Some Second Thoughts about the European Stress Tests

July 26, 2010

The euro dipped 0.1% against the dollar, which otherwise shows losses of 0.5% against sterling, 0.3% against the yen, Swissy, and kiwi, 0.2% against the Canadian dollar, and 0.1% relative to the Australian dollar.  They Chinese yuan was again unchanged against the dollar.

Equities in the Pacific Rim rose by 0.9% in South Korea and Thailand, 0.8% in Japan, and 0.6% in Australia and China but fell 0.6% in Indonesia and India.  Stocks are hardly changed in Europe.  The German Dax is off 0.2%, the Paris Cac is up 0.1%, and the British Ftse is steady.

Ten-year British gilt and Japanese JGB yields dipped by one basis point apiece.

Oil is 0.5% softer at $78.55 per barrel. Gold firmed 0.1% to $1188.90 per ounce.

Were the European stress test results too good to be true?  Many analysts think the assumptions were not rigorous enough and that banks are not mandated to fortify their reserves by as much as they really should.  Getting past the stress tests was a tonic for equity markets around the world, just as the U.S. stress tests in early 2009 had been.  Question now is whether stocks continue to rally.

Australian producer prices went up only 0.3% in the second quarter, a third as much as expected and as happened in the first quarter.  Import prices slid 0.1%, and domestic producer prices only firmed 0.4%.  The 12-month PPI rate of 1.0% last quarter compared to minus 0.1% in the first quarter and +2.1% in 2Q09.

Japan’s customs-basis trade surplus of JPY 687 billion in June was 41.1% wider than a year earlier.  However, on-year growth in export volumes continued to recede, reaching 27.4% compared to 31.9% in May, 39.5% in April, and 43.7% in the first quarter.  The trade surplus was 45.7% wider versus other Asian nations and up 42.1% in trade with the United States but only 1.5% greater versus the EU.  Seasonally adjusted imports (down 4.4%) and exports (off 1.8%) each were less than in May.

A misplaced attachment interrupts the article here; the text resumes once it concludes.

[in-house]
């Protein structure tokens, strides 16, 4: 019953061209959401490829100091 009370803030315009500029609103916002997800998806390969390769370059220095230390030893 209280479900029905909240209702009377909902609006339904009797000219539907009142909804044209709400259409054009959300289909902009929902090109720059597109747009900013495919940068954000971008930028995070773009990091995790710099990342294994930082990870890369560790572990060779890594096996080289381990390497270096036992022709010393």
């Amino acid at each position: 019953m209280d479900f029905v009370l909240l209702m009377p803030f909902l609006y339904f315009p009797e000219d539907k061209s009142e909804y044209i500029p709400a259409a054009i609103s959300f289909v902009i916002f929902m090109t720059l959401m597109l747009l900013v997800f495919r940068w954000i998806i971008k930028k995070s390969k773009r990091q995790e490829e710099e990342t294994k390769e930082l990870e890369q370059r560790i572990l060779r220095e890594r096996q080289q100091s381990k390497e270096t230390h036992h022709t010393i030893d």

South Korean real GDP growth of 1.5% not annualized last quarter surpassed market expectations.  Taiwanese M2 in June exceeded its year-earlier level by 5.8%.

The British Hometrack house price index eased 0.1% on month in July, recording a gain of 2.0% from a year earlier.

Sweden’s trade surplus of SEK 11.4 billion was 32.5% smaller than a year earlier in June.  Imports advanced 27.7%, while exports rose 16.6%.  The seasonally adjusted June trade surplus of SEK 4.7 billion matched the surplus in May.

The Conference Board’s euro area index of leading economic indicators rose 0.5% in June, exactly reversing May’s drop.

Hungarian retail sales in volume terms were 4.7% lower than a year earlier in both May and in the first five months of this year.  Czech business sentiment improved three points to 11.6 in July.  Consumer confidence, by comparison, only advanced by two-tenths of a point.

U.S. new home sales and the Dallas Fed index get reported later today.  A central bank interest rate decision is awaited in Israel.

Copyright Larry Greenberg 2010.  All rights reserved.  No secondary distribution without express permission.



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